Antarctica. The full story.

This article has just been published in Summit Magazine:

The Alpine Club Antarctica Expedition 2010

The boat lurched and I felt my bunk kick violently. Now I was flying… I grimaced into a ceiling that was a couple of inches above my nose: What was I doing here? Would I never learn? For sure this was the last time I was ever, ever going sailing. I was trying to sleep and my super-uncomfortable bunk with no headroom up in the forepeak of the vessel meant I was getting airtime on every wave. And seasickness as well. They say that the first stage of seasickness is thinking that you are going to die. The second stage is wishing you actually were dead. I was getting near to the second stage.

Since 2005 I’d been on what was starting to feel like a never-ending, post-modern version of The Oddessey. The aim of the journey was to visit every one of the 7 continents and to attempt to make a first ascent. So far; North America, South America, Asia, Australasia and Europe had given us some interesting adventures. As I was planning the Antarctica stage I heard that Phil Wickens was organsing The Alpine Club Antarctica Expedition 2010 and he gave me a place on the trip along with climbing veterans Richmond McIntyre, Derek Buckle, Mike Fletcher, Dave Wynne Jones and Stuart Gallagher.

I had mixed feelings about this trip… The mountains were not high; but the trip had all the factors that can make expedition climbing a bit demanding at times: Remote and challenging unclimbed mountains. Hazardous small boat navigation in waters strewn with icebergs and growlers… Oh yeah; did I mention the other things that were going to make this trip a bit special? We would be climbing in a place where the only option was self-rescue if things went wrong. And to get there; we would have to cross; (in a tiny sailing boat and via Cape Horn!) The Southern Ocean’s infamous Drake Passage; generally acknowledged to be the roughest ocean in the planet.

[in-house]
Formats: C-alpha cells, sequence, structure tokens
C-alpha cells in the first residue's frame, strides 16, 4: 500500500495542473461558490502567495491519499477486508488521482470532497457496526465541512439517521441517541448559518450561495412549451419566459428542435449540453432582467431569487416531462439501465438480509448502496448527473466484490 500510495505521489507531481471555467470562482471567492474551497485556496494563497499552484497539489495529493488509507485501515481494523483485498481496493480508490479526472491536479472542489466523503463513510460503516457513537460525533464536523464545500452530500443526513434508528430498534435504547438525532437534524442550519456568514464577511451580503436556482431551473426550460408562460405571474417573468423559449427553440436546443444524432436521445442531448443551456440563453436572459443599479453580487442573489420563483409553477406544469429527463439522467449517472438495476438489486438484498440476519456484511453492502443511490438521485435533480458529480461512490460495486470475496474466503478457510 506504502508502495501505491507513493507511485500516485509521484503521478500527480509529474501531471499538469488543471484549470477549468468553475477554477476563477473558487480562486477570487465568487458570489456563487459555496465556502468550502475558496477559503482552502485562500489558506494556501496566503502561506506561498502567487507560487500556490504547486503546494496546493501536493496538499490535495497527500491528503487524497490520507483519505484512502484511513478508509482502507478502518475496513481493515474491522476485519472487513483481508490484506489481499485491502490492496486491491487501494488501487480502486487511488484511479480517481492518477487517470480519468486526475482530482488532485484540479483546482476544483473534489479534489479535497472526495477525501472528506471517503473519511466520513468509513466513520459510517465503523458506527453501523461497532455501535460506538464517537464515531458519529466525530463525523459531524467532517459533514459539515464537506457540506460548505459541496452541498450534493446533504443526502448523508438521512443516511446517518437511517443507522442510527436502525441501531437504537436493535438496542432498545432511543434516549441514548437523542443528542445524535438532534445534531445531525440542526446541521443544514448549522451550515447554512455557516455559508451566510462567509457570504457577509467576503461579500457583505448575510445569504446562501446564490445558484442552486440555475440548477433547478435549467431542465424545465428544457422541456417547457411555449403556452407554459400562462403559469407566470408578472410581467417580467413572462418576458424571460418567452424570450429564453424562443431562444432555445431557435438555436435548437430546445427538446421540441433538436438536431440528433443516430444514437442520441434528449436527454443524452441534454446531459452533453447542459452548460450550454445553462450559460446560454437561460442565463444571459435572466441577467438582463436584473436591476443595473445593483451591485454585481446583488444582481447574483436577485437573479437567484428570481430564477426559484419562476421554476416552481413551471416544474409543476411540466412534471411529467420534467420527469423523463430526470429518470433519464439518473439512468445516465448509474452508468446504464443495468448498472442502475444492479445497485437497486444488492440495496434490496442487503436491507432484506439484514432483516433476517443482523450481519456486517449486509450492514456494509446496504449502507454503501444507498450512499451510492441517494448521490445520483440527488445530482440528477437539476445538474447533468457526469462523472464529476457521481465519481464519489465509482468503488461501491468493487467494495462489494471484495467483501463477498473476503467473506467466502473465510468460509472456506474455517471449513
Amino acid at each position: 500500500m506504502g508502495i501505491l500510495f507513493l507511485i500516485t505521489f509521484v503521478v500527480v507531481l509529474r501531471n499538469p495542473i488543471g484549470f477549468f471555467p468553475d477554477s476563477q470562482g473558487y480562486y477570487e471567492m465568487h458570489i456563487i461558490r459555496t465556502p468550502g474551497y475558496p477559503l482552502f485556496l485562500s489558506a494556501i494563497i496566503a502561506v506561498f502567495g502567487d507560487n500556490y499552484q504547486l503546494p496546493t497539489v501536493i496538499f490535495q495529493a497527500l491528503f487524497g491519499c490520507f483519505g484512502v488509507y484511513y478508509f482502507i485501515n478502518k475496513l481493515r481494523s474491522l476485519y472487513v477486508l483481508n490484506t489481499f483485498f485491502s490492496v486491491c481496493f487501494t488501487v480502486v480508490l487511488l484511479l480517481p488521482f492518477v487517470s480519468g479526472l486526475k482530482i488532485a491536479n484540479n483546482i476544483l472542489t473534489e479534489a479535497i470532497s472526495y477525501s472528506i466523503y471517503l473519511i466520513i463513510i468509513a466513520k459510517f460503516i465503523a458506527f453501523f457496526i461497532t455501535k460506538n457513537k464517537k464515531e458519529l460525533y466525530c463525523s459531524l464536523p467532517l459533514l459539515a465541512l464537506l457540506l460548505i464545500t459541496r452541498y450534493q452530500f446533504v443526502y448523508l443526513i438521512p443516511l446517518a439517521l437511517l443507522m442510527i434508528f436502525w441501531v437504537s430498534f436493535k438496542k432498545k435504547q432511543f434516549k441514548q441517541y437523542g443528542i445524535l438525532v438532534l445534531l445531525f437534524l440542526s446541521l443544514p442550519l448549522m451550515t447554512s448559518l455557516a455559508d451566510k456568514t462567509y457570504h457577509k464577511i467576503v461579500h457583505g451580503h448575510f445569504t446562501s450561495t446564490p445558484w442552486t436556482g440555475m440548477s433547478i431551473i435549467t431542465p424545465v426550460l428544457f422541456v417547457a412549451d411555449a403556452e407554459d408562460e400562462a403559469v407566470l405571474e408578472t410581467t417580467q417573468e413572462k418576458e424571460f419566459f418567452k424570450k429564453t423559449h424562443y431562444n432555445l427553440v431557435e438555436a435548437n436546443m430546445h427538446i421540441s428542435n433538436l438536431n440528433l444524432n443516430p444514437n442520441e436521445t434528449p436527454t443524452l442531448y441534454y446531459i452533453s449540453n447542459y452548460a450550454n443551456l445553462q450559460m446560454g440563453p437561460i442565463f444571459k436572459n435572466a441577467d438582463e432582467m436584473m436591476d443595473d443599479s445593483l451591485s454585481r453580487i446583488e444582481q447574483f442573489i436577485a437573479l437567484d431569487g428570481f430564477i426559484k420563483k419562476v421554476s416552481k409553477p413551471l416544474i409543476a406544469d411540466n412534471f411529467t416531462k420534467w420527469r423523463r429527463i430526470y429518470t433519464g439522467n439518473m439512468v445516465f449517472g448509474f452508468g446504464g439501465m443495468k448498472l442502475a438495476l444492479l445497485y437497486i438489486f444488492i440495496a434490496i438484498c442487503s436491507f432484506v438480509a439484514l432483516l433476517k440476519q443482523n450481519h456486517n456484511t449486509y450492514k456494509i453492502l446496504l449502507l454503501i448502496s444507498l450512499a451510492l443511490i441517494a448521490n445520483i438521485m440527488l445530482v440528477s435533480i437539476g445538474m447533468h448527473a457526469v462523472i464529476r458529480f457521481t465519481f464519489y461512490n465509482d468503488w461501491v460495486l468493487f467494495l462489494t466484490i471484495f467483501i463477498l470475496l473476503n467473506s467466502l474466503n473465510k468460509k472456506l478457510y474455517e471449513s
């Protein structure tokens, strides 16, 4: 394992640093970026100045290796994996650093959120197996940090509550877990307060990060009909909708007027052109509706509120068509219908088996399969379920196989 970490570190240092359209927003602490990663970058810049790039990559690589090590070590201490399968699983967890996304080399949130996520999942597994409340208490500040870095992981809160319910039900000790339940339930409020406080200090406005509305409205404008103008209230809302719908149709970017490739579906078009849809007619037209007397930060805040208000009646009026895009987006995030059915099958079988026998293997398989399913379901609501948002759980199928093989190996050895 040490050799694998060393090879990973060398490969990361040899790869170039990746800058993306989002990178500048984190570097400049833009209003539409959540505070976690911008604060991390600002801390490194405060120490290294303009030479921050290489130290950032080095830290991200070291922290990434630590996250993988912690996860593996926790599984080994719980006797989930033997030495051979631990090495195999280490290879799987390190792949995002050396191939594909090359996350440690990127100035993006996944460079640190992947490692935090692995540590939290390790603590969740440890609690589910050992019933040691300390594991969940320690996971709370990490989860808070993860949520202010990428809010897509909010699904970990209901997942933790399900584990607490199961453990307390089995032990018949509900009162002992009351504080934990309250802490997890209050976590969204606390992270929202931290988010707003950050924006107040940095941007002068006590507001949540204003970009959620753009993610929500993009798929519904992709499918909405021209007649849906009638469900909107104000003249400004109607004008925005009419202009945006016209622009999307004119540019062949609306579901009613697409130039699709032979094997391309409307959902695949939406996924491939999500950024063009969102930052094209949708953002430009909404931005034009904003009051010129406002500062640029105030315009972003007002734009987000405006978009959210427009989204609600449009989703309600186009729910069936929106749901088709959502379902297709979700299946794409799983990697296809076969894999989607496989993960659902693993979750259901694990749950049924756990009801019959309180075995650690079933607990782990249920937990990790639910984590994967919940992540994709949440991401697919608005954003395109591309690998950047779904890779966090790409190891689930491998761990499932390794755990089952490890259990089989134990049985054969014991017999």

The Drake Passage; in The Southern Ocean is rite of passage for anyone heading by boat to The Antarctic. Also known as ‘Paying The Drake Tax’ or ‘The Climber Filter.’ According to The Antarctic Cruising Guide by Peter Carey and Craig Franklin it is the narrowest portion of the easterly flowing Antarctic Circumpolar Current, the only place where it is squeezed between land masses. When forcing itself through the bottleneck the current moves 130million cubic meteres of or 170 million cubic yards of water per second.

We’d teamed up with two expert ice skippers: Darrel Day and Cath Hew. It was their dream to run a Tilman-style expedition to Antarctica and they were passionately enthusiastic about teaming up with us and gave us a really great deal on the yacht charter. They had been sailing their yacht; ‘The Spirit of Sydney’ in these hazardous waters since 2003 and they were both the key to making this expedition happen.

Not only did we have two expert ice skippers; but the boat ‘The Spirit of Sydney’ was also a noted vessel. Built of aluminium on heavy scantlings in 1986 The 60 ft long Spirit of Sydney was constructed in an era when the need for lightness was tempered by respect for the ocean. Her features included central heating; a drying area; a water-maker; a shower; submarine doors that separated 10 watertight sections and also a water-maker.